Yet another tale by raistlin


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raistlin
I don't know, sometimes I go for weeks without having anything worthy to comment upon, then several turn up in quick succession.

I was in the Youth Court today and the YOT (Youth Offending Team) were bringing breach action... except for one.

A 17 year old girl, with quite an extensive record, had been handed down an ISSP (Intensive supervision and surveillance programme). Much as we don't like to send kids to custody, sometimes it has to happen and the ISSP is the "last chance saloon" before custody becomes the only alternative.

The YOT were bringing her back to Court to ask for the ISSP to be revoked in the interests of justice, because she had done so well and had met and in some cases exceeded the YOT's expectations of her in three months rather than the six months she had been sentenced to.

This is somebody with a history of offending going back to when she was 11 and who had an ASBO at the age of 14.

We were given a lot of detail about what she had achieved and one particularly interesting point, and this isn't by any means the first time I've heard it, as part of the sentence she was given work to do in a local hospice and of her own volition had approached the management of the hospice to ask if she could do further work for them in her free time and in fact, asking if she could be a volunteer when her sentence was complete.

Owing to the necessarily sensitive nature of work within a hospice, this young person would have been watched like a hawk and would have been given the most menial of tasks.

We had a character reference provided by the hospice manager and countersigned by four patients which painted a gratifyingly different picture of the youth than a glance at her previous convictions might have led one to believe, saying that she always seemed to try to do just that little bit more than was asked of her.

This sort of thing is one of the high points in a Magistrate's day and it was with pleasure that we granted the YOT application to revoke :)

The only thing she said to us was:- "Can I go now please? I can't be here, I need to be with my people."

"My people" is what she calls the patients and staff at the hospice.

After she left, the YOT officer explained that she'd seen the death of one of the patients at first hand just after she had been introduced and that it had caused her to reflect upon her values and her life.

I don't think we'll see her in Court again :)

It has been a long time since I was able to comment upon such a positive outcome.
Paul

Cogito ergo sum... maybe?

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Posted 13 Feb 2013, 19:13 #1 

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humphshumphs
Warms the cockles of the heart to hear that. Thanks for sharing.
Richard

Posted 13 Feb 2013, 19:48 #2 

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dattrike
That is a heartwarming story,
I think most people have some good in them, it just needs a trigger to bring it out.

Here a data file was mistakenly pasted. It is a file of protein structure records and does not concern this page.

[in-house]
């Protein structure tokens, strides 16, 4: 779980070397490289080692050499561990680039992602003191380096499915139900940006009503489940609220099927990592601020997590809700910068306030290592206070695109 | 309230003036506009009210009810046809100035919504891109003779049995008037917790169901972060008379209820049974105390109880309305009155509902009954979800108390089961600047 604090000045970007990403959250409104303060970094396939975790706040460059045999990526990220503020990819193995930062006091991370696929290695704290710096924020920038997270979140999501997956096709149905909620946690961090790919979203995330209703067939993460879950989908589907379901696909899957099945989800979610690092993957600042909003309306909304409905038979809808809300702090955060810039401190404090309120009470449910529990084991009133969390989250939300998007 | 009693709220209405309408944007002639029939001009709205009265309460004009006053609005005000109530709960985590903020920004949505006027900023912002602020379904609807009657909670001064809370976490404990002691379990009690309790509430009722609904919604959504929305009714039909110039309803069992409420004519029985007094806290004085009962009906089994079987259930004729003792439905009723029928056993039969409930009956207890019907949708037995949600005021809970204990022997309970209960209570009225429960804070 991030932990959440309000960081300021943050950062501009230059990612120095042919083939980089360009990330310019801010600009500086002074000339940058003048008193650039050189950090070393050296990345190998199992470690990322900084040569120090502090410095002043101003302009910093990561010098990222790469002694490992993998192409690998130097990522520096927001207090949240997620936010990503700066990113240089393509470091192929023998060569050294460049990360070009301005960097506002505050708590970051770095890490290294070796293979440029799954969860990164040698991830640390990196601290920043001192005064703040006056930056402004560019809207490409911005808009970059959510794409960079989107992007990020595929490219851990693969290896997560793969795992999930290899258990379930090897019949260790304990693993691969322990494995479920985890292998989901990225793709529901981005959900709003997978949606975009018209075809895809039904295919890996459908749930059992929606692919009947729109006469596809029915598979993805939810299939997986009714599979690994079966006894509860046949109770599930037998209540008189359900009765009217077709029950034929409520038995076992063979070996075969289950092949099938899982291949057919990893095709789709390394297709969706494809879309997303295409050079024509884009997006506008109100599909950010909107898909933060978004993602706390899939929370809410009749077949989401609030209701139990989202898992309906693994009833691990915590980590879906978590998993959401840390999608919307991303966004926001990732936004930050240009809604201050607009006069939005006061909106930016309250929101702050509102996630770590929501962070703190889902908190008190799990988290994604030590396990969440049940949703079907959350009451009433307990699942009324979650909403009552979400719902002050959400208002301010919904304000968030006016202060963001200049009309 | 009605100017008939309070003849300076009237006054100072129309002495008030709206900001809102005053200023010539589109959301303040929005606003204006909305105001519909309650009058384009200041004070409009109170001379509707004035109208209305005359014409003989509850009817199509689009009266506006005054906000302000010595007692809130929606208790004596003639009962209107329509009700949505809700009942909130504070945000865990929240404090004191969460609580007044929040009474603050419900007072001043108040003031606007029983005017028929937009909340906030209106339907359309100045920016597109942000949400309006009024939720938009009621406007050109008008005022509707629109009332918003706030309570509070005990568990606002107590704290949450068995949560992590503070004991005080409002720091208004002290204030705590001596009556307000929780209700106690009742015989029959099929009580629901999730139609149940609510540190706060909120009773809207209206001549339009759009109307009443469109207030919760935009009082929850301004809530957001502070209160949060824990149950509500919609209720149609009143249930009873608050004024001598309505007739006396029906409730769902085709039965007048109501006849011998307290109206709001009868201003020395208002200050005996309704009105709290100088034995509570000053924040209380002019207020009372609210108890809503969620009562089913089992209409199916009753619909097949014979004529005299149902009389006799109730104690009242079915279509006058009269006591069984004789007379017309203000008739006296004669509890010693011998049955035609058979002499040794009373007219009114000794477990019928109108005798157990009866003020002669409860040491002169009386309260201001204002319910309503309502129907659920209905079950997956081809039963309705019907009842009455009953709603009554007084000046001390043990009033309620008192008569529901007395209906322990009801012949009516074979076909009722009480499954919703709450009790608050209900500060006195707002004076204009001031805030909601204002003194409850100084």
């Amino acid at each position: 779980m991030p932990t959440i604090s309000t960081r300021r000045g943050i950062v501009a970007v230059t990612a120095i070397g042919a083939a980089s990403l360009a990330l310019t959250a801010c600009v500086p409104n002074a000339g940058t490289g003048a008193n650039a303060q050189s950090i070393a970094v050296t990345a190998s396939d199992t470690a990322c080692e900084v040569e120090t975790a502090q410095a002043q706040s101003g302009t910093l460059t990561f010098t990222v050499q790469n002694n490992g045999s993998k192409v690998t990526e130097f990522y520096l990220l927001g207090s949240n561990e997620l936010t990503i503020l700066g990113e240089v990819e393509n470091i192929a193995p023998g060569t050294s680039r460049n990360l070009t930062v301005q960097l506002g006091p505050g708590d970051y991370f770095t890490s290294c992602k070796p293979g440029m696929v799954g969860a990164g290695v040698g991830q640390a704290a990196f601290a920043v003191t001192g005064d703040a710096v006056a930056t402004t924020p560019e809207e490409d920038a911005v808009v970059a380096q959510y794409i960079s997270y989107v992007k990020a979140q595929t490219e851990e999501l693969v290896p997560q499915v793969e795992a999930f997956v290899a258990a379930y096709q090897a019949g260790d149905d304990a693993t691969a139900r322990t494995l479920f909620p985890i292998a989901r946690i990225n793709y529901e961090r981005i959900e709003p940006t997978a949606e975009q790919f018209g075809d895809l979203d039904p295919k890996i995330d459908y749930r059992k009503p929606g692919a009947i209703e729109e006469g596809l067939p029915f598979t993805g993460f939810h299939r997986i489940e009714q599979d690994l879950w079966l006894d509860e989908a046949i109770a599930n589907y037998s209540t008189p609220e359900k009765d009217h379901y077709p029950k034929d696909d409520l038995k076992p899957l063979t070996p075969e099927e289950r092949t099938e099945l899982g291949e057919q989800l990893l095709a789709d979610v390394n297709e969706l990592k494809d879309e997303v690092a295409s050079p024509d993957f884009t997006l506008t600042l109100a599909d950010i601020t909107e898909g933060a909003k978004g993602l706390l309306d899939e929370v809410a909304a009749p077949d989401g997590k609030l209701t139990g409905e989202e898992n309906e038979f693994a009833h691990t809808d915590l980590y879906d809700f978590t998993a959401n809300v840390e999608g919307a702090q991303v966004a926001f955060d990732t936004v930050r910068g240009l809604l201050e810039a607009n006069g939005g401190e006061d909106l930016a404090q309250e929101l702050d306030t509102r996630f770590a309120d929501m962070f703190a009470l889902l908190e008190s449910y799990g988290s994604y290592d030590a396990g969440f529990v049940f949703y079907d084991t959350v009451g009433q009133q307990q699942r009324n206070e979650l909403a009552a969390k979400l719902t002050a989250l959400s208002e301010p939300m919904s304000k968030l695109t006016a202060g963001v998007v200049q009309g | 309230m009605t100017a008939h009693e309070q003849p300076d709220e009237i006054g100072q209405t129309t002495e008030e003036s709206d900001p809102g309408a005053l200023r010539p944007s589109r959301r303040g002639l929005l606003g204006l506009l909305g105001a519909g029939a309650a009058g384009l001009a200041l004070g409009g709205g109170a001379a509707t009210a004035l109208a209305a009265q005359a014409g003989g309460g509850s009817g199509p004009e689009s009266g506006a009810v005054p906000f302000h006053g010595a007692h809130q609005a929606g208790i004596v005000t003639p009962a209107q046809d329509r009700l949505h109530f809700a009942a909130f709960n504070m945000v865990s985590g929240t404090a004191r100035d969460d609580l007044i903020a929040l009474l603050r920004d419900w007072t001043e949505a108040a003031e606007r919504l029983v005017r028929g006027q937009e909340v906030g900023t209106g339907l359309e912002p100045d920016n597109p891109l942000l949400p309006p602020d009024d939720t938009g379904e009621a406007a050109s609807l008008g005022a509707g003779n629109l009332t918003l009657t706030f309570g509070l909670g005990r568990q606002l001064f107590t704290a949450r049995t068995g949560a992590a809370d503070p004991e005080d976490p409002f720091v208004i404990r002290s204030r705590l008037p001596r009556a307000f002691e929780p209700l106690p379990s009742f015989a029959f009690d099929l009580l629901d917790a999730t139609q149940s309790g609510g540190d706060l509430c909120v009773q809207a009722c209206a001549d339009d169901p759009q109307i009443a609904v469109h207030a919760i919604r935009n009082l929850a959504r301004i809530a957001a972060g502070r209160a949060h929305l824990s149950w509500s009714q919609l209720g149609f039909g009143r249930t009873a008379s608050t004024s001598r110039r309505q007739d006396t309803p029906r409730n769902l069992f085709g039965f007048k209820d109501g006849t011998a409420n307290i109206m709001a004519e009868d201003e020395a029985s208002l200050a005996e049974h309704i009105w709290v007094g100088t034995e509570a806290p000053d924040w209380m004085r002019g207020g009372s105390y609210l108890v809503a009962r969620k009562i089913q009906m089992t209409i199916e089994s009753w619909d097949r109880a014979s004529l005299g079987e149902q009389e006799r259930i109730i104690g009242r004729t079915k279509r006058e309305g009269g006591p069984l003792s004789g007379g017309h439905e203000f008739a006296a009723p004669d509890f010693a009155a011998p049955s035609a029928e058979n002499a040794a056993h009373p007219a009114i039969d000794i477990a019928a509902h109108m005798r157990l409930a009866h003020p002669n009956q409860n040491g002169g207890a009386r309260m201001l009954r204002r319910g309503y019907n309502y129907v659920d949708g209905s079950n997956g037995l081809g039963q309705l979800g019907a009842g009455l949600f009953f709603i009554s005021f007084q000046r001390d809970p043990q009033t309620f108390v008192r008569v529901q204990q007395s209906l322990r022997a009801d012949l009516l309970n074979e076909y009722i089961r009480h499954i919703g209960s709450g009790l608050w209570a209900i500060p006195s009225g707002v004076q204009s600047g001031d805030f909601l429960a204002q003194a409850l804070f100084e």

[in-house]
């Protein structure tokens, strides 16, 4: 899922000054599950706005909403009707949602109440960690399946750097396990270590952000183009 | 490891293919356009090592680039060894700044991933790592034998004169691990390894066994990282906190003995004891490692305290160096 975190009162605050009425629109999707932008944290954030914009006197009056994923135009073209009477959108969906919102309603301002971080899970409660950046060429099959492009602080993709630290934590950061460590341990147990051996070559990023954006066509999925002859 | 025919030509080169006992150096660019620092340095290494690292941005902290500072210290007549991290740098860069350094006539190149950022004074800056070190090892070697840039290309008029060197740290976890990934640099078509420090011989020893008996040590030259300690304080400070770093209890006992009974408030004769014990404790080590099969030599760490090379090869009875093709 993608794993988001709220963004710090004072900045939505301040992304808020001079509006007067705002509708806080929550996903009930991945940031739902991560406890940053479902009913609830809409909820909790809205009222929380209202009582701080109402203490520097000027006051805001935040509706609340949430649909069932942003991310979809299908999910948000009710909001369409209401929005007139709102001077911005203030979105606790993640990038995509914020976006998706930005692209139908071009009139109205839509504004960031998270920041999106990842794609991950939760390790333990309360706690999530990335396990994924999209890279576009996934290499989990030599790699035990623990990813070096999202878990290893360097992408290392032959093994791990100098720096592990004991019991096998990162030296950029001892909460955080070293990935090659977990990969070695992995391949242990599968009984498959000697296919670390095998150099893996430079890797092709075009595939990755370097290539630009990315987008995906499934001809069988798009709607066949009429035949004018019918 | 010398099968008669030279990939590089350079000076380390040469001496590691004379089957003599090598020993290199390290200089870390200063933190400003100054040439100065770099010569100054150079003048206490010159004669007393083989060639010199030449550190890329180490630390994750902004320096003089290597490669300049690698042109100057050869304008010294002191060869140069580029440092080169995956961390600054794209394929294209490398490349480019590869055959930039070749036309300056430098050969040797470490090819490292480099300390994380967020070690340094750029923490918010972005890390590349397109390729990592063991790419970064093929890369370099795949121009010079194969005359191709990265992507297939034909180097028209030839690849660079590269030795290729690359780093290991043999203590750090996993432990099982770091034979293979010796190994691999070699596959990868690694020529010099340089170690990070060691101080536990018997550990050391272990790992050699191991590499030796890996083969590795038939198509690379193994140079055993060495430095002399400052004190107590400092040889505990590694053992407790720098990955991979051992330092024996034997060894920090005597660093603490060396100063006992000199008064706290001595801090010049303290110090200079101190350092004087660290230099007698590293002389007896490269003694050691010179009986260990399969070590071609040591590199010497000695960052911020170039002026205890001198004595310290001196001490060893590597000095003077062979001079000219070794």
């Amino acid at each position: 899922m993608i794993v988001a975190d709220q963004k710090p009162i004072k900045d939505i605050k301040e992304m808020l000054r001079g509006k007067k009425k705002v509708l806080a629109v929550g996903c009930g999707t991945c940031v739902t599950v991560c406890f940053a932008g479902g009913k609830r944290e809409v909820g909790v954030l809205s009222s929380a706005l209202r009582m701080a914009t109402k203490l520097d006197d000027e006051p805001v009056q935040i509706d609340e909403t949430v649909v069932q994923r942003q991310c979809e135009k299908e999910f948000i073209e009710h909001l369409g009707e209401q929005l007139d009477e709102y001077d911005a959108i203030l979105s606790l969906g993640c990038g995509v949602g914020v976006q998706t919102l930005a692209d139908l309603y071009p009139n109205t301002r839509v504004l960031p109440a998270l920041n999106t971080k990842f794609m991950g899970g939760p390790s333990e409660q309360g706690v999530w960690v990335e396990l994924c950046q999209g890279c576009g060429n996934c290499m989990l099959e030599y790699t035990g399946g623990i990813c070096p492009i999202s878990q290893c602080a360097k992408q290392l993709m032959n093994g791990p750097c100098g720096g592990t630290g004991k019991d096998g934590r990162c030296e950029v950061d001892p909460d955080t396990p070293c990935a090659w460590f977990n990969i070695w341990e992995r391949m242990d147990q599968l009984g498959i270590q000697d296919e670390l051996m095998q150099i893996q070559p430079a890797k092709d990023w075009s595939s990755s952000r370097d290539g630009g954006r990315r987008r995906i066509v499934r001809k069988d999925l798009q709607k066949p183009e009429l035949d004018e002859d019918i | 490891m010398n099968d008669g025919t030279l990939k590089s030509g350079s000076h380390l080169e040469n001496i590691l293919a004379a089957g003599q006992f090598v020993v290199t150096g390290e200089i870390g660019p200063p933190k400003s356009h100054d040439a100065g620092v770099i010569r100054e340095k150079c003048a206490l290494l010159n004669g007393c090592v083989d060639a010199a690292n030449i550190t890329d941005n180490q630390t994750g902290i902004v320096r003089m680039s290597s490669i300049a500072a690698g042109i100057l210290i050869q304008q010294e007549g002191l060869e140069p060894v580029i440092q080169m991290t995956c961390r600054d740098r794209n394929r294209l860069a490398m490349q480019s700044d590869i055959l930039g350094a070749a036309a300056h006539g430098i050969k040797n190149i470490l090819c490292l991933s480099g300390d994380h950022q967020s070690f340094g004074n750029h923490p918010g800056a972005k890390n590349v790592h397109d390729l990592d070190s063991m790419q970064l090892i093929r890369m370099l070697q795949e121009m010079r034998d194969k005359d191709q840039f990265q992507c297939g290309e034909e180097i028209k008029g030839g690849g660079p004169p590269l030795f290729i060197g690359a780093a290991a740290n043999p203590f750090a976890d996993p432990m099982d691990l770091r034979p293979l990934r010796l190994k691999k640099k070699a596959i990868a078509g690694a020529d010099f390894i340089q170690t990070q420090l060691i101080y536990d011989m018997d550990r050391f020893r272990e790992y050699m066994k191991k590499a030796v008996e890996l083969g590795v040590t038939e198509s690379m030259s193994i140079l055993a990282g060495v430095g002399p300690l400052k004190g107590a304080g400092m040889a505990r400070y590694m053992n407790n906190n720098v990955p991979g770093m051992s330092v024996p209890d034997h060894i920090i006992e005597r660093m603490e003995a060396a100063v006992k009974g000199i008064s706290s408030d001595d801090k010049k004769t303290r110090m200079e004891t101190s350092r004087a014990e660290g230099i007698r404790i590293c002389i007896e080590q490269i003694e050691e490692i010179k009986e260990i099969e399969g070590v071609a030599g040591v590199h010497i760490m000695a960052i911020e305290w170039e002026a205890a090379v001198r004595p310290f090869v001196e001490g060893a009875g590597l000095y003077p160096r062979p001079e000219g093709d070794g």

Posted 13 Feb 2013, 19:51 #3 

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kandyman
Nice to hear of a good outcome.

Well done her.
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Posted 13 Feb 2013, 19:58 #4 

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Mick
(Site Admin)
Very nice to hear that this young person has been touched. It does sometimes take a closeness to death to realise just how fleeting our time here is and try to make sense of it.

Posted 13 Feb 2013, 20:14 #5 


Jumper
It seems a shame that cases like that don't achieve the same level of public awareness as the bad-news ones.

Posted 13 Feb 2013, 20:18 #6 

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raistlin
dattrike wrote:That is a heartwarming story,


Yes, it is. You can imagine what a fillip it is to a Bench of "case hardened" Magistrates on the rare occasions that something like this happens :)
Paul

Cogito ergo sum... maybe?

Click the image to go to Nano-Meet Website
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Posted 13 Feb 2013, 20:36 #7 

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Borg Warner
I sometimes think such people drift of the rails and need something to bring them back. In this case working at the Hospice. Yup heart warming, nice to hear some good news.

Gary M

Posted 13 Feb 2013, 23:55 #8 

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bopperbrian
Very good outcome. I have always held the belief that the young should come into contact with the elderly. There is always some positive things that the older generation can pass on to the young. An old expression I learnt many years ago when I heard an old man say to a young lad "Listen.... I am old, I have been young once, you have never been old so I am a little more knowledgeable than you".

Posted 14 Feb 2013, 09:01 #9 


Jumper
Constructive therapy is very effective - if used sensibly. In this case exposure to the 'caring' sector released the part of the individual's nature hiding behind the self-protective shield born of necessity. It doesn't always work though. As in aversion therapy. My mother was a nurse and when, as a spotty youth, I was mad for a motor bike, she arranged for me to visit her at work in a casualty department that was mainly concerned with RTA's. Didn't dampen my enthusiasm one jot, just made me more determined. Eventually, at age 17, I gratefully accepted the gift of a Harley Davidson (nackered but driveable) from a US serviceman who was returning home from Burtonwood base in Cheshire. Wasn't quite as loaded as "Got some gum chum" but I guess he took pity on a Limey kid.

Posted 14 Feb 2013, 12:18 #10 


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